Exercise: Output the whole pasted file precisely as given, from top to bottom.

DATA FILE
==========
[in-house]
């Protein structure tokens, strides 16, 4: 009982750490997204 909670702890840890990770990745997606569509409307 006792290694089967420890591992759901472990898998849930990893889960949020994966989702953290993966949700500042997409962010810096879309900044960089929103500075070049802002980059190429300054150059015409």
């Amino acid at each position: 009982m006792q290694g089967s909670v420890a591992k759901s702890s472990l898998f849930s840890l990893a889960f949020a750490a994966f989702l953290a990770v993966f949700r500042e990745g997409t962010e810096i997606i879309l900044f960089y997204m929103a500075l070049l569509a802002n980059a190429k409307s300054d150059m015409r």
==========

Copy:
[in-house]
């Protein structure tokens, strides 16, 4: 009982750490997204 909670702890840890990770990745997606569509409307 006792290694089967420890591992759901472990898998849930990893889960949020994966989702953290993966949700500042997409962010810096879309900044960089929103500075070049802002980059190429300054150059015409």
């Amino acid at each position: 009982m006792q290694g089967s909670v420890a591992k759901s702890s472990l898998f849930s840890l990893a889960f949020a750490a994966f989702l953290a990770v993966f949700r500042e990745g997409t962010e810096i997606i879309l900044f960089y997204m929103a500075l070049l569509a802002n980059a190429k409307s300054d150059m015409r």